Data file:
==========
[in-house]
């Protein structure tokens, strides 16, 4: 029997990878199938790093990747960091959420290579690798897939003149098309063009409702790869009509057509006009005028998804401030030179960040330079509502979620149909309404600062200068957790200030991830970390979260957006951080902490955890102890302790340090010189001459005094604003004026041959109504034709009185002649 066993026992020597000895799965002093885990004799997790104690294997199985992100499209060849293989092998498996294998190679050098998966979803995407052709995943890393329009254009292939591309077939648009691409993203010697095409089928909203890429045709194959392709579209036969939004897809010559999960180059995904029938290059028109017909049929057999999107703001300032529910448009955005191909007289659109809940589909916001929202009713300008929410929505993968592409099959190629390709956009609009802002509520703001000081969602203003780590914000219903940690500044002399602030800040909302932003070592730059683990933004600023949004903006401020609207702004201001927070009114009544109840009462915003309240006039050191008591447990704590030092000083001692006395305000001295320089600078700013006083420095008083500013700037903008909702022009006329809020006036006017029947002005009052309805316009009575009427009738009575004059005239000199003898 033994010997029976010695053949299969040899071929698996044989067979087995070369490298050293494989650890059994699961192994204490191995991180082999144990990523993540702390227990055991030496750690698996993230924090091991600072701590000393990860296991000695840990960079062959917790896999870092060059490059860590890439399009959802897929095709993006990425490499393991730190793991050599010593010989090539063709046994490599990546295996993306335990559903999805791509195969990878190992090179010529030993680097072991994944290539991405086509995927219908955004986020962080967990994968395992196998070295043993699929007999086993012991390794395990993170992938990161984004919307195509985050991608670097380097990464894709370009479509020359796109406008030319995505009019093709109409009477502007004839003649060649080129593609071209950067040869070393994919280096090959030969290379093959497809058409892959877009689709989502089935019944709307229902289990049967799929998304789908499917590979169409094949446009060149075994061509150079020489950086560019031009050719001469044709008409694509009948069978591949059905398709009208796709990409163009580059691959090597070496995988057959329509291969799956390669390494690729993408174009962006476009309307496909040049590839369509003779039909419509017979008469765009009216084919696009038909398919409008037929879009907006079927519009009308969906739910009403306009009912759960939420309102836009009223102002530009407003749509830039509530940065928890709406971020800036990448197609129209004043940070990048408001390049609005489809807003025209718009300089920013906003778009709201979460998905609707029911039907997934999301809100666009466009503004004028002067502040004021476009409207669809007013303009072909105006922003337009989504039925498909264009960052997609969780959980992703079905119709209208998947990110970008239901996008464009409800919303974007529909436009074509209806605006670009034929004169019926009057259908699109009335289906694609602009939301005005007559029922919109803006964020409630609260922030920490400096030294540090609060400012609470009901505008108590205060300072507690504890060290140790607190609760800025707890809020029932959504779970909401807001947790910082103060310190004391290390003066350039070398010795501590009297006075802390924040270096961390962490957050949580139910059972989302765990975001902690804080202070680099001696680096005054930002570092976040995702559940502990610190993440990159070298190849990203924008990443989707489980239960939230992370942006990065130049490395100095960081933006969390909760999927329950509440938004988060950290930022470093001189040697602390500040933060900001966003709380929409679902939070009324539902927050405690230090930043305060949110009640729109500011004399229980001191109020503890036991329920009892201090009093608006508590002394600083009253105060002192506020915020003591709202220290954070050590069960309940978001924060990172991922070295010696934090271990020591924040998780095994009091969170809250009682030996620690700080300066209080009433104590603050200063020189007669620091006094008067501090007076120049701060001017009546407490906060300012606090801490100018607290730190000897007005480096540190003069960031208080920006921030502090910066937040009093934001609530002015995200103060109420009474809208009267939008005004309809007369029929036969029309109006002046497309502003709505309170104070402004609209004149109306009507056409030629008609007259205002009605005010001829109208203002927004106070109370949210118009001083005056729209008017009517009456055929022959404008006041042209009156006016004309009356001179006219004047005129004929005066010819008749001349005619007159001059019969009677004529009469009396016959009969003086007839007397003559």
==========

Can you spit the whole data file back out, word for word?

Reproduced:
[in-house]
């Protein structure tokens, strides 16, 4: 029997990878199938790093990747960091959420290579690798897939003149098309063009409702790869009509057509006009005028998804401030030179960040330079509502979620149909309404600062200068957790200030991830970390979260957006951080902490955890102890302790340090010189001459005094604003004026041959109504034709009185002649 066993026992020597000895799965002093885990004799997790104690294997199985992100499209060849293989092998498996294998190679050098998966979803995407052709995943890393329009254009292939591309077939648009691409993203010697095409089928909203890429045709194959392709579209036969939004897809010559999960180059995904029938290059028109017909049929057999999107703001300032529910448009955005191909007289659109809940589909916001929202009713300008929410929505993968592409099959190629390709956009609009802002509520703001000081969602203003780590914000219903940690500044002399602030800040909302932003070592730059683990933004600023949004903006401020609207702004201001927070009114009544109840009462915003309240006039050191008591447990704590030092000083001692006395305000001295320089600078700013006083420095008083500013700037903008909702022009006329809020006036006017029947002005009052309805316009009575009427009738009575004059005239000199003898 033994010997029976010695053949299969040899071929698996044989067979087995070369490298050293494989650890059994699961192994204490191995991180082999144990990523993540702390227990055991030496750690698996993230924090091991600072701590000393990860296991000695840990960079062959917790896999870092060059490059860590890439399009959802897929095709993006990425490499393991730190793991050599010593010989090539063709046994490599990546295996993306335990559903999805791509195969990878190992090179010529030993680097072991994944290539991405086509995927219908955004986020962080967990994968395992196998070295043993699929007999086993012991390794395990993170992938990161984004919307195509985050991608670097380097990464894709370009479509020359796109406008030319995505009019093709109409009477502007004839003649060649080129593609071209950067040869070393994919280096090959030969290379093959497809058409892959877009689709989502089935019944709307229902289990049967799929998304789908499917590979169409094949446009060149075994061509150079020489950086560019031009050719001469044709008409694509009948069978591949059905398709009208796709990409163009580059691959090597070496995988057959329509291969799956390669390494690729993408174009962006476009309307496909040049590839369509003779039909419509017979008469765009009216084919696009038909398919409008037929879009907006079927519009009308969906739910009403306009009912759960939420309102836009009223102002530009407003749509830039509530940065928890709406971020800036990448197609129209004043940070990048408001390049609005489809807003025209718009300089920013906003778009709201979460998905609707029911039907997934999301809100666009466009503004004028002067502040004021476009409207669809007013303009072909105006922003337009989504039925498909264009960052997609969780959980992703079905119709209208998947990110970008239901996008464009409800919303974007529909436009074509209806605006670009034929004169019926009057259908699109009335289906694609602009939301005005007559029922919109803006964020409630609260922030920490400096030294540090609060400012609470009901505008108590205060300072507690504890060290140790607190609760800025707890809020029932959504779970909401807001947790910082103060310190004391290390003066350039070398010795501590009297006075802390924040270096961390962490957050949580139910059972989302765990975001902690804080202070680099001696680096005054930002570092976040995702559940502990610190993440990159070298190849990203924008990443989707489980239960939230992370942006990065130049490395100095960081933006969390909760999927329950509440938004988060950290930022470093001189040697602390500040933060900001966003709380929409679902939070009324539902927050405690230090930043305060949110009640729109500011004399229980001191109020503890036991329920009892201090009093608006508590002394600083009253105060002192506020915020003591709202220290954070050590069960309940978001924060990172991922070295010696934090271990020591924040998780095994009091969170809250009682030996620690700080300066209080009433104590603050200063020189007669620091006094008067501090007076120049701060001017009546407490906060300012606090801490100018607290730190000897007005480096540190003069960031208080920006921030502090910066937040009093934001609530002015995200103060109420009474809208009267939008005004309809007369029929036969029309109006002046497309502003709505309170104070402004609209004149109306009507056409030629008609007259205002009605005010001829109208203002927004106070109370949210118009001083005056729209008017009517009456055929022959404008006041042209009156006016004309009356001179006219004047005129004929005066010819008749001349005619007159001059019969009677004529009469009396016959009969003086007839007397003559």